Now once Solomon finished building the LORD's temple, the royal palace, and everything else he wanted to accomplish,
the LORD appeared to him a second time in the same way he had appeared to him at Gibeon.
The LORD said to him, "I have heard your prayer and your cry to me. I have set apart this temple that you built, to put my name there forever. My eyes and my heart will always be there.
As for you, if you walk before me just as your father David did, with complete dedication and honesty, and if you do all that I have commanded, and keep my regulations and case laws,
then I will establish your royal throne over Israel forever, just as I promised your father David, ‘You will never fail to have a successor on the throne of Israel.'
However, if you or your sons turn away from following me and don't observe the commands and regulations that I gave you, and go to serve other gods, and worship them,
then I will remove Israel from the land I gave them and I will reject the temple that I dedicated for my name. Israel will become a joke, insulted by everyone.
Everyone who passes by this temple, so lofty now, will be shocked and will whistle, wondering, Why has the LORD done such a thing to this land and this temple?
The answer will come: Because they deserted the LORD their God, who brought their ancestors out of Egypt's land. They embraced other gods, worshipping and serving them. That is why the LORD brought all this disaster on them."
It took twenty years for Solomon to build the two structures, the LORD's temple and the royal palace.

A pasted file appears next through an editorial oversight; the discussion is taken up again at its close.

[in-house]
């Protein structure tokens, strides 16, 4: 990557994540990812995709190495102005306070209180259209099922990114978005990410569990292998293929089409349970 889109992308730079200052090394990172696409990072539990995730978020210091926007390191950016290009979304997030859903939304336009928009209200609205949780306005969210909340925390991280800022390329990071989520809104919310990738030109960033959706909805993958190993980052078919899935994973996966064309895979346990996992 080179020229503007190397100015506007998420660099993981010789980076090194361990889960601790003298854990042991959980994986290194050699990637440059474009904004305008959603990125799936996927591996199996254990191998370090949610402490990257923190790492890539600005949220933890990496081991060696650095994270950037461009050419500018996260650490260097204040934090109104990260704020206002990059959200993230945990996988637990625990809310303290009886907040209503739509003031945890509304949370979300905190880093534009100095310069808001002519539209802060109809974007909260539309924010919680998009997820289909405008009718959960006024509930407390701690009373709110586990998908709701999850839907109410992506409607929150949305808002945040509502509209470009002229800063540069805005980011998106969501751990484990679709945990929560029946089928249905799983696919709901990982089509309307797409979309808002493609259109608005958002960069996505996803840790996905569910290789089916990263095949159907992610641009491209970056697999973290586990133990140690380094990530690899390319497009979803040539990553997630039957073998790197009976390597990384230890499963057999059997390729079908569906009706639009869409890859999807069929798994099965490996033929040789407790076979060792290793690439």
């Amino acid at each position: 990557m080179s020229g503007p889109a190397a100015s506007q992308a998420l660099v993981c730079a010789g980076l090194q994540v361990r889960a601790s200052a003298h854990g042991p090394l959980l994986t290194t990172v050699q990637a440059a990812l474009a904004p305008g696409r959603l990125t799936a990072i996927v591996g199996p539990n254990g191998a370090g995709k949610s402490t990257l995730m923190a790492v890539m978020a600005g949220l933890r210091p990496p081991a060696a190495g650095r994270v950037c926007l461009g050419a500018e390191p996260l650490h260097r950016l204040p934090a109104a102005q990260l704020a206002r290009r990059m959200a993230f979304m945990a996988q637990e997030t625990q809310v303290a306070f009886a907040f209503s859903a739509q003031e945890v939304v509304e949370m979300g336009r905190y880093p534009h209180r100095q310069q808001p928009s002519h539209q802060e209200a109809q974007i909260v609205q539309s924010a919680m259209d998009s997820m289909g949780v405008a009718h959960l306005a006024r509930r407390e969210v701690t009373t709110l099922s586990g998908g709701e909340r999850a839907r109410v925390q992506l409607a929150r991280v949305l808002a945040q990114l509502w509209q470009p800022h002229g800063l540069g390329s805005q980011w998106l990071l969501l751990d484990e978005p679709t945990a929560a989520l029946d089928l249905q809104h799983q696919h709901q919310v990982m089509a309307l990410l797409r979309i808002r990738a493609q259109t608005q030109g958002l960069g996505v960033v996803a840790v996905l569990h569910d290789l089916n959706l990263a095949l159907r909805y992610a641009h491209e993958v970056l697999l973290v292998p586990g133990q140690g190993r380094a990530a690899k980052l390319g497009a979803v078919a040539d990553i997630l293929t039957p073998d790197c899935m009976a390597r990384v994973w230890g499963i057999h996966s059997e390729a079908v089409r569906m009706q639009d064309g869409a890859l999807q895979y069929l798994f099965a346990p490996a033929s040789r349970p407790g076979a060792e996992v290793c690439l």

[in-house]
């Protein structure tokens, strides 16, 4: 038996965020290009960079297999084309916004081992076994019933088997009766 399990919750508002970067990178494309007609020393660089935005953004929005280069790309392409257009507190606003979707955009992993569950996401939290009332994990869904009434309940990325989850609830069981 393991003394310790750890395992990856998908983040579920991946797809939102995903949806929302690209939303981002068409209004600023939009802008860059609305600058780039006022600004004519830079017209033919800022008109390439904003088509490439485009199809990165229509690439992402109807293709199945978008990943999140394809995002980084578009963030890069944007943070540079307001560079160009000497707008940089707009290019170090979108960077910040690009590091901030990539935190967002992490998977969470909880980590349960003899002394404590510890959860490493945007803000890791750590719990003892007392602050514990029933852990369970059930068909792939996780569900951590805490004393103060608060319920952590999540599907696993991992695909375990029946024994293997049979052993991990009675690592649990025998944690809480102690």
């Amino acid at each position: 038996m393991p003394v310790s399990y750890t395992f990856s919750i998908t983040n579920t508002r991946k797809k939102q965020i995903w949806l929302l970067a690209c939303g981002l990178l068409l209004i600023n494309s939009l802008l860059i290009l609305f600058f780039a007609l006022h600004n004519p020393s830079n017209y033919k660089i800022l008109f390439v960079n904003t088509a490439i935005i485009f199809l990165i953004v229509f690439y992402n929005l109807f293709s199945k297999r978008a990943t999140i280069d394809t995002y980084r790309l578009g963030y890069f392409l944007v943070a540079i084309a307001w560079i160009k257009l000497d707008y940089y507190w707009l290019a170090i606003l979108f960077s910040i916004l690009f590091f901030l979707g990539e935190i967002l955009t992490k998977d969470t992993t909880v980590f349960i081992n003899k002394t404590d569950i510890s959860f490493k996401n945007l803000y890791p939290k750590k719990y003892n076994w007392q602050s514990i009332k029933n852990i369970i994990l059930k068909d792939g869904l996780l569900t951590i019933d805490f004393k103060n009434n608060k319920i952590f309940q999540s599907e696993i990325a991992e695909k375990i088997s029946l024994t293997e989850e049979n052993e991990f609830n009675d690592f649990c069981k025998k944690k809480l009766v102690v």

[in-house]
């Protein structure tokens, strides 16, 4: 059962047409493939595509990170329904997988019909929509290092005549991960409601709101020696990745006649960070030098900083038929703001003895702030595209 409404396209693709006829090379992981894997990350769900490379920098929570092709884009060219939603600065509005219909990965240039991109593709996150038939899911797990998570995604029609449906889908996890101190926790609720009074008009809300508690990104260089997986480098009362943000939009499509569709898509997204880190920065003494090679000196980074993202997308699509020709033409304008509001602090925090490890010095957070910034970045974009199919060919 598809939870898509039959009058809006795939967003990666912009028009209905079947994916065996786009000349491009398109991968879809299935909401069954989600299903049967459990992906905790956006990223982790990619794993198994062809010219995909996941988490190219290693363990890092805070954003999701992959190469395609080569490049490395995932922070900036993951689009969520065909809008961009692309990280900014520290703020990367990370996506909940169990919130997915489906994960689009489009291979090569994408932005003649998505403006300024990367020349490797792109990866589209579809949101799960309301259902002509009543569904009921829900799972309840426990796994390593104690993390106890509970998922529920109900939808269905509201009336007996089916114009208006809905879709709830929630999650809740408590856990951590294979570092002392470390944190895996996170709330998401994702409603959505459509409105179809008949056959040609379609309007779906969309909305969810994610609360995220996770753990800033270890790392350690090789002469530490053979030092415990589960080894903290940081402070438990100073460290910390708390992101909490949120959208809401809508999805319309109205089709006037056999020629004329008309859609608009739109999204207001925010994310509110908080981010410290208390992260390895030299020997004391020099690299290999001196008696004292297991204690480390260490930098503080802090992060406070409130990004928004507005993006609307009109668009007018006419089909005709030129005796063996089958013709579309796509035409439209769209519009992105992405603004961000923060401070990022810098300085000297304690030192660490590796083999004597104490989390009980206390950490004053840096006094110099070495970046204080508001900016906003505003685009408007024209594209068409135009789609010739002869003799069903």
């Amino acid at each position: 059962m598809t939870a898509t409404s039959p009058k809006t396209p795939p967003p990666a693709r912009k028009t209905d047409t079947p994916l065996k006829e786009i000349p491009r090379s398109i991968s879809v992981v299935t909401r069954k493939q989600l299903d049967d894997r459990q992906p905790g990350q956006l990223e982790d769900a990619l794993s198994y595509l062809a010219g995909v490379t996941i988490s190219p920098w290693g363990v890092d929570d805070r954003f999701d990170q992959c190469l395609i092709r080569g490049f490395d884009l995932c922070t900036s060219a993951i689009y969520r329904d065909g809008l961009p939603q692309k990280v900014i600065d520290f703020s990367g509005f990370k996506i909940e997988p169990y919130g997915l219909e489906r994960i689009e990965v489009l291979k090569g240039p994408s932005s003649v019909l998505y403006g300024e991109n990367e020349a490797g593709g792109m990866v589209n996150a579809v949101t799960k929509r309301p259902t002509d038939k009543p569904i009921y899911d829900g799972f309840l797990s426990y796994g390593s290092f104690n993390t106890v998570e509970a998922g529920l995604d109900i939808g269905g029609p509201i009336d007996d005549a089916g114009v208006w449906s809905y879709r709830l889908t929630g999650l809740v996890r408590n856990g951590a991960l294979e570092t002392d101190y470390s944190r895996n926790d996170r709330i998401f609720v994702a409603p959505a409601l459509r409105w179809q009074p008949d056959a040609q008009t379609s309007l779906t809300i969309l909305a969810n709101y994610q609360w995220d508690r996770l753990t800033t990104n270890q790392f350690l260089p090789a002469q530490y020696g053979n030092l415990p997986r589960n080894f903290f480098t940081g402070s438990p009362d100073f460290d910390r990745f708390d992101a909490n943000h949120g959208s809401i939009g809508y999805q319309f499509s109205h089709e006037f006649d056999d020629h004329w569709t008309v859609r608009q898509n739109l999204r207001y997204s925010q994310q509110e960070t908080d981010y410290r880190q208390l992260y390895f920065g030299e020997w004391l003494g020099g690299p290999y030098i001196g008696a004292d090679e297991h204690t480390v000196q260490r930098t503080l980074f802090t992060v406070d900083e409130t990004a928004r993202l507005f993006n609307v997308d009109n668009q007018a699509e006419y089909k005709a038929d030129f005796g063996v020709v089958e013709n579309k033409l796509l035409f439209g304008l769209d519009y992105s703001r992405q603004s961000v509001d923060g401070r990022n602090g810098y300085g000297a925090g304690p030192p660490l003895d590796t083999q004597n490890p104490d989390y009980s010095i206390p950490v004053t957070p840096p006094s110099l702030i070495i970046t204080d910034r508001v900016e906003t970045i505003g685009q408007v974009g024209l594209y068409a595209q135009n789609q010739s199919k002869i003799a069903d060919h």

King Hiram of Tyre gave Solomon all the cedar, pinewood, and gold that he wanted. Then King Solomon gave Hiram twenty towns in the region of Galilee.
Hiram went from Tyre to inspect the towns Solomon had given him. They didn't seem adequate in his view.
So Hiram remarked, "My brother, are these towns you've given me good for anything?" The cities are thus called the land of Cabul to this very day.
But Hiram sent the king one hundred twenty gold kikkars, nevertheless.
This is the story of the labor gang that King Solomon put together to build the LORD's temple and his own palace, as well as the stepped structure, the wall of Jerusalem, Hazor, Megiddo, and Gezer: (
Pharaoh, Egypt's king, had attacked and captured Gezer, setting it on fire. He killed the Canaanites who lived in the city and gave it as a dowry to his daughter, Solomon's wife.)
Solomon built Gezer, Lower Beth-horon,
Baalath, and Tamar in the wilderness (within the land),
along with all the storage cities that belonged to Solomon, as well as the cities used for storing chariots and cavalry and whatever he wanted to build in Jerusalem, Lebanon, and throughout his kingdom.
Any non-Israelite people who remained of the Amorites, Hittites, Perizzites, Hivites, and Jebusites—
that is, the descendants of such people who were still in the land because the Israelites weren't able to wipe them out—Solomon forced into the labor gangs that are still in existence today.
However, Solomon didn't force the Israelites to work as slaves; instead, they became warriors, his servants, his leaders, his officers, and those in charge of his chariots and cavalry.
These were the chief officers over Solomon's work: five hundred fifty had charge of the people who did the work.
When Pharaoh's daughter went up from David's City to the palace he had built for her, Solomon built the stepped structure.
Three times a year Solomon would offer entirely burned offerings and well-being sacrifices on the altar that he had built for the LORD. Along with this he would burn incense to the LORD. In this way, he completed the temple.
King Solomon built a fleet near Eloth in Ezion-geber, on the coast of the Reed Sea in the land of Edom.
Hiram sent his expert sailors on the fleet along with Solomon's workers.
They went to Ophir for four hundred twenty kikkars of gold, which they brought back to King Solomon.